Wildlife

Coral Reef Discovered Near Mouth of Amazon River
April 27, 2016 07:07 AM - Jessica Ramos, Care2

While currently more than half of the world’s coral reefs are potentially threatened by humans, scientists just made an incredible discovery: a coral reef the size of Delaware flourishing near the mouth of the murky and Amazon River in Brazil.

Coral reefs don’t typically thrive in murky waters, which makes the discovery even more shocking.

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Giant Iceberg Causes Penguin Deaths
February 18, 2016 10:41 PM - Laura Goldman, Care2

For the past six years, an iceberg the size of Rome has blocked the access of Adélie penguins to the sea in Antarctica. To find food, they must walk a detour of nearly 40 miles to the coast.

The impact on the colony has been devastating: More than 150,000 penguins have died.

The approximately 1,800-square-mile iceberg (referred to as B09B) struck a glacier and became stuck in Commonwealth Bay back in 2010, essentially land-locking 160,000 penguins. Before then, the colony was thriving, thanks to strong winds that blew ice from the shore, making it easy to hunt for fish.

“The Cape Denison population could be extirpated within 20 years unless B09B relocates or the now perennial fast ice within the bay breaks out,” wrote scientists from the Climate Change Research Centre at Australia’s University of New South Wales (UNSW) in a study published this month in Antarctic Science.

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SPOTLIGHT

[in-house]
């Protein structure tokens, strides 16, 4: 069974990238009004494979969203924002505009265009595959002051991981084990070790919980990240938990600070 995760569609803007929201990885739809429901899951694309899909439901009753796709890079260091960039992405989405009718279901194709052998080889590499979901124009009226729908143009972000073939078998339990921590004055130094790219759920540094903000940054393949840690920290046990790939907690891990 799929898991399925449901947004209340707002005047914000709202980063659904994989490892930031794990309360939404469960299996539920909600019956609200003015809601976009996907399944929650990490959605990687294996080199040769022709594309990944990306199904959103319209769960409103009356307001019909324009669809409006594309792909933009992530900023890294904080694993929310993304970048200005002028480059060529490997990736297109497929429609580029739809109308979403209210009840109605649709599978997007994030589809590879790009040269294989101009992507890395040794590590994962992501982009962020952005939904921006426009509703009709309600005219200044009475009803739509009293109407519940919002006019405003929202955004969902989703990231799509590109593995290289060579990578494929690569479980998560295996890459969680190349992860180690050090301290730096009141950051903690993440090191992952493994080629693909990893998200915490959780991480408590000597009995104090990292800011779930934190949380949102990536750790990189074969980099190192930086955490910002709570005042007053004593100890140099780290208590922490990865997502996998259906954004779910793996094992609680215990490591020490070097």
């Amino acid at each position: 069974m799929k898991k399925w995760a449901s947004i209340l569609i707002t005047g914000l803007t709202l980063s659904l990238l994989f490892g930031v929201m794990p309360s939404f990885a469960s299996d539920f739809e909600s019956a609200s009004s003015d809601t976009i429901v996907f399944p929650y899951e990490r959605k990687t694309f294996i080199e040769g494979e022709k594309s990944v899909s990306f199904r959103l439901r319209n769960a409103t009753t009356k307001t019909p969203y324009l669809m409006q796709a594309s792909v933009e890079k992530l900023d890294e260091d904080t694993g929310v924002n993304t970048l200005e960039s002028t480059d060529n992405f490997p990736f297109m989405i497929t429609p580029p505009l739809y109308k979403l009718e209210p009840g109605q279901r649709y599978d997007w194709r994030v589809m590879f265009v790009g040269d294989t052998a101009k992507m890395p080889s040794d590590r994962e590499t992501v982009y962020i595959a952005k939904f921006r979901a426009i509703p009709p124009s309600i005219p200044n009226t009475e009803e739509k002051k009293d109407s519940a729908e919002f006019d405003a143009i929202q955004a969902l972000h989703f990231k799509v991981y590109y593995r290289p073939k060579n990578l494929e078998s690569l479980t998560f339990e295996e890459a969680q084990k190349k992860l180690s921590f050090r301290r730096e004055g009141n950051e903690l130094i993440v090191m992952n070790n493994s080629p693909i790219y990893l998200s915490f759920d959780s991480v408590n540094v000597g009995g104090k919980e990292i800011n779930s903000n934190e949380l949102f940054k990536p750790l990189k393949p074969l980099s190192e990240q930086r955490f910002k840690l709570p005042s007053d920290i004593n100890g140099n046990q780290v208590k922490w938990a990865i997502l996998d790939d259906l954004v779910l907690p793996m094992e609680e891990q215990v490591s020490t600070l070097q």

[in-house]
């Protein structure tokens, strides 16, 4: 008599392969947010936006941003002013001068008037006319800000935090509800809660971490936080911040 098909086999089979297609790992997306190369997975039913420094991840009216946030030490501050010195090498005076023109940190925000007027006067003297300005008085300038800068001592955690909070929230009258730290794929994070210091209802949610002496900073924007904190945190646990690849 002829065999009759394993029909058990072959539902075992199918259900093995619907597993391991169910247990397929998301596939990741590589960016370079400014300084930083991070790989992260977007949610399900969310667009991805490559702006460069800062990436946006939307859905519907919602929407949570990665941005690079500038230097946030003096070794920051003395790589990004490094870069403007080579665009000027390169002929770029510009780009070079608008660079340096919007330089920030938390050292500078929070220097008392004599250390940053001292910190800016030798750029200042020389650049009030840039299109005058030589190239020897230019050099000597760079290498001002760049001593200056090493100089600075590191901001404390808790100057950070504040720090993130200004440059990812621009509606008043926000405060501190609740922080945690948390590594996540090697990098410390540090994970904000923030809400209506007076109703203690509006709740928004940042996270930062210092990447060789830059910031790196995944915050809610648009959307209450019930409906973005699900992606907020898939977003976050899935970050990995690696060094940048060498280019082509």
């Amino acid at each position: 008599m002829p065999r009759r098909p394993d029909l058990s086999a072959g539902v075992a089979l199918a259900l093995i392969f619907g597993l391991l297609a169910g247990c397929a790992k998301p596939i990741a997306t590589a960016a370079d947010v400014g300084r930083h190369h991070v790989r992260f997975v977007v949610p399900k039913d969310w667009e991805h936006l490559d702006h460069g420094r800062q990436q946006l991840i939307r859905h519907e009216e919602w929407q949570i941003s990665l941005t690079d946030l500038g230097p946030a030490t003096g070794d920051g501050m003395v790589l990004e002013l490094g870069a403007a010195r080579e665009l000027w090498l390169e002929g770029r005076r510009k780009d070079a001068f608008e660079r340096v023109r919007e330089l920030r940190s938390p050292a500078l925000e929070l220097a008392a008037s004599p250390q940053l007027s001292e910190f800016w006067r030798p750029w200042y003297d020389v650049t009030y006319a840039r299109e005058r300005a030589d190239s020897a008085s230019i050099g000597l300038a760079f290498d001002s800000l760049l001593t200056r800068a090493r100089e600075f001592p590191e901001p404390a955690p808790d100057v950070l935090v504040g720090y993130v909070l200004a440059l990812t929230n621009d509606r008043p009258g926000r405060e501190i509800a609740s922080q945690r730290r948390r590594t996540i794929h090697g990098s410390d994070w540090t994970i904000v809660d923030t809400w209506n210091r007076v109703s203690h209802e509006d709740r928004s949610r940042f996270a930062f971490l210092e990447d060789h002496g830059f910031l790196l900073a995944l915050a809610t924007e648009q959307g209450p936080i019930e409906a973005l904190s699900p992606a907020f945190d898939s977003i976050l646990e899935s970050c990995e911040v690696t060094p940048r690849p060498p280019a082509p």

Bioart: An Introduction

Cell Press via EurekAlert!

Joe Davis is an artist who works not only with paints or pastels, but also with genes and bacteria. In 1986, he collaborated with geneticist Dan Boyd to encode a symbol for life and femininity into an E. coli bacterium. The piece, called Microvenus, was the first artwork to use the tools and techniques of molecular biology. Since then, bioart has become one of several contemporary art forms (including reclamation art and nanoart) that apply scientific methods and technology to explore living systems as artistic subjects. A review of the field, published November 23, can be found in Trends in Biotechnology.

Bioart ranges from bacterial manipulation to glowing rabbits, cellular sculptures, and--in the case of Australian-British artist Nina Sellars--documentation of an ear prosthetic that was implanted onto fellow artist Stelarc's arm. In the pursuit of creating art, practitioners have generated tools and techniques that have aided researchers, while sometimes crossing into controversy, such as by releasing invasive species into the environment, blurring the lines between art and modern biology, raising philosophical, societal, and environmental issues that challenge scientific thinking.

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